At a recent family gathering, my cousin Ann, known among those seated at the table as “dessert-maker extraordinaire,” cut her delicious-looking (and tasting) apple pie into equal-sized pieces and served it. Everyone smiled as wedges of the fragrant, just-warmed delicacy were passed out, but I think each of us around the table, we were hoping for a little larger piece of pie.
Same thing in business. Everyone wants a larger slice of the pie!
That’s what we call “Market Share.” The pie is the total size of our marketplace we sell to, and our share is usually expressed as the percentage our sales are compared to the total.
Market Share is one of the battlefields large companies fight over, but most small businesses brush it off as “only important to the big guys.” However, with a little digging for information, it can be just as important to you. Knowing your approximate market share will create insight into the potential for growth and can help define your marketing strategy.
No matter what you sell, you should be able to discover the approximate size of your market. Accurate market size figures are available from census reports and industry statistics. Even if little information is available, you can make reasonable estimates and extrapolations based on your knowledge and experience in your geographic or industry marketplace.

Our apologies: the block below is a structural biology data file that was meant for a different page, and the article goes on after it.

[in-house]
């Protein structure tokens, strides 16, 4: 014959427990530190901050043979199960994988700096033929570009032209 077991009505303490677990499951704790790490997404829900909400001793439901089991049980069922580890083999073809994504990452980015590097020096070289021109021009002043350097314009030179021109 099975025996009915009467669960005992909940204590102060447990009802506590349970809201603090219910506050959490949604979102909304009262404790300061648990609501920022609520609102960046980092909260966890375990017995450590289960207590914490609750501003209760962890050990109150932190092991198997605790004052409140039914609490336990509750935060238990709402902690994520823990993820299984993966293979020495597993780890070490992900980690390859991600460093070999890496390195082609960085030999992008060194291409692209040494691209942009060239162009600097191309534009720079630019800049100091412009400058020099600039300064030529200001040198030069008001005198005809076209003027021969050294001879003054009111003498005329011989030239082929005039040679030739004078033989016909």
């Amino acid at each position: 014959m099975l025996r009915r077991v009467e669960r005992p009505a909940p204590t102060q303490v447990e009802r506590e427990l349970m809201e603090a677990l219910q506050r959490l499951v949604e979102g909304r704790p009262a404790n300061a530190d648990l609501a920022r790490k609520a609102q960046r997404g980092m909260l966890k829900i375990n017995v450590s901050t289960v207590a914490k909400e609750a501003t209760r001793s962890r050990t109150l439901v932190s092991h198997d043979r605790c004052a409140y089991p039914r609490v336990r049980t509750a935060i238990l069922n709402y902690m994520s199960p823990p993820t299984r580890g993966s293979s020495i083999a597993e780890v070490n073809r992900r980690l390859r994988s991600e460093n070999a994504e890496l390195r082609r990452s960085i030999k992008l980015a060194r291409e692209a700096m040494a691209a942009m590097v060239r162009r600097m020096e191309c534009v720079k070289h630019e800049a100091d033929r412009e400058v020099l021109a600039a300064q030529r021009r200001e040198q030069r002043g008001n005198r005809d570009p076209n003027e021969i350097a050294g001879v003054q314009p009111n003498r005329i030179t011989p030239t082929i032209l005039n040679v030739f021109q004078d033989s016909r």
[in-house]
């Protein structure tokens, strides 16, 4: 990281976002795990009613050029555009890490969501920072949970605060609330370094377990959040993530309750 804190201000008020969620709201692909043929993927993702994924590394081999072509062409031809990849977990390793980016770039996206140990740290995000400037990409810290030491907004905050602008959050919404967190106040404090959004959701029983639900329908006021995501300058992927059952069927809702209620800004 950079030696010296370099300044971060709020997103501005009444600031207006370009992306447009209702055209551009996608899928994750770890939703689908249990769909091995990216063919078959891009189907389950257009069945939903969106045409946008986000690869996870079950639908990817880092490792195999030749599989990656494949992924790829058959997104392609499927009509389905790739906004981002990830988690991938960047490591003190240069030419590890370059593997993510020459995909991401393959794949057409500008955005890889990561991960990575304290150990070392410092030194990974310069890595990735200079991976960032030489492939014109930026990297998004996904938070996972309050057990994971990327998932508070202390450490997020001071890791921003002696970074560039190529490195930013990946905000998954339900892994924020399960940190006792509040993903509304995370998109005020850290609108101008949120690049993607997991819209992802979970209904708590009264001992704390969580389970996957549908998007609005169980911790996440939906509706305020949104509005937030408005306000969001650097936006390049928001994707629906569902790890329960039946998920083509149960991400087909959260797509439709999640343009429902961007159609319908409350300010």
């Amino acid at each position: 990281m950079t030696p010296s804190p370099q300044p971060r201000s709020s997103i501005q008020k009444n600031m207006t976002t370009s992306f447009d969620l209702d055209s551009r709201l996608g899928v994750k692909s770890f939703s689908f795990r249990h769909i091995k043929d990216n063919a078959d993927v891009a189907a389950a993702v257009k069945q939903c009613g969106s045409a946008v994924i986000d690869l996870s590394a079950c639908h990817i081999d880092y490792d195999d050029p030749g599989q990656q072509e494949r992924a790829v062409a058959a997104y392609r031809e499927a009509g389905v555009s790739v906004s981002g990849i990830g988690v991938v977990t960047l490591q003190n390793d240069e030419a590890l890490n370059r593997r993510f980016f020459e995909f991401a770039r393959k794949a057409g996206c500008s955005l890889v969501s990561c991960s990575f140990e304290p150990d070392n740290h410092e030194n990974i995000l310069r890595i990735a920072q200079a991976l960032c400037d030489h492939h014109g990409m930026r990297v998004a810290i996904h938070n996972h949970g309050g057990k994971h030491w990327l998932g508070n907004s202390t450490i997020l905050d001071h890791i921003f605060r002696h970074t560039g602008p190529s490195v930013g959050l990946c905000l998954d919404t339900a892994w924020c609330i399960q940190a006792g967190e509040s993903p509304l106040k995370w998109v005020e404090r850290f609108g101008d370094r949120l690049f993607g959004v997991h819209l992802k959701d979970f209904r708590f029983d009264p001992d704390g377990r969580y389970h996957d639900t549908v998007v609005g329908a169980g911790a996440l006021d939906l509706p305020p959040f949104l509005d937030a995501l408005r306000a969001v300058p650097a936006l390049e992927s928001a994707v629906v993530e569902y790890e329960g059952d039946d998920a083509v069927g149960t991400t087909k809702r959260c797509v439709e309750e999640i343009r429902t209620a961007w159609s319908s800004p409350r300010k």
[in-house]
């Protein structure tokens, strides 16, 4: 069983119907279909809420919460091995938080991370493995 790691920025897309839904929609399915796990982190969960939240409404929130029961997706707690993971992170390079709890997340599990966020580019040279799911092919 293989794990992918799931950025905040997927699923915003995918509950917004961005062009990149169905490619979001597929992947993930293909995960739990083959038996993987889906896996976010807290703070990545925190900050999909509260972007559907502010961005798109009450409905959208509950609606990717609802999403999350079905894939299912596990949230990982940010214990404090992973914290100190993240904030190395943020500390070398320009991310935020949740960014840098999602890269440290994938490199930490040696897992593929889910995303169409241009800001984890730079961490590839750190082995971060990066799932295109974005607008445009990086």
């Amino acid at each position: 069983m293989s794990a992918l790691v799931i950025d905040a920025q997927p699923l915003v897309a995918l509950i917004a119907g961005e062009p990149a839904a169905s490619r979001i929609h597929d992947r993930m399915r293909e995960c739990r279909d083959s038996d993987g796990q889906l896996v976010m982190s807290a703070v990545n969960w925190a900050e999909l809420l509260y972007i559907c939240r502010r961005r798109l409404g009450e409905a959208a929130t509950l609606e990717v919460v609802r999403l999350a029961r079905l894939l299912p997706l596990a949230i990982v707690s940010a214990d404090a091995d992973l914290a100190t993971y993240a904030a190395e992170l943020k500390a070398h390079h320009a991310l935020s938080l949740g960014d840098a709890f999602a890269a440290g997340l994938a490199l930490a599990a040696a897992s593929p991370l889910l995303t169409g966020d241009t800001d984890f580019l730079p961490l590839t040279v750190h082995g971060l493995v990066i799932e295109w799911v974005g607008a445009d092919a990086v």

Answer these simple questions: How many widgets (whatever you sell) do you estimate will be sold in the marketplace you serve? How many widgets will you sell this year? Divide answer 2 by answer 1 and that percentage is your Share of the Market.
If you discover you dominate your marketplace, there might not be much room for growth, which means that, in order to grow, you’ll need to increase either your geographical reach or the number of products/services you sell, or you’ll need to discover another avenue to increase demand in order to boost potential sales. If you have a small share, there is real potential if you can get noticed, so strategize to build a larger customer base.
In order to keep peace in a family, you shouldn’t steal a couple forks of pie off your sister-in-law’s plate, but those family or social rules don’t apply to capturing business. A new website, a different method of packaging your product or service, an aggressive pricing strategy, and a changed sales presentation are all strategies to get you a larger slice of the market, but it starts by discovering your current share and creating the strategies to improve.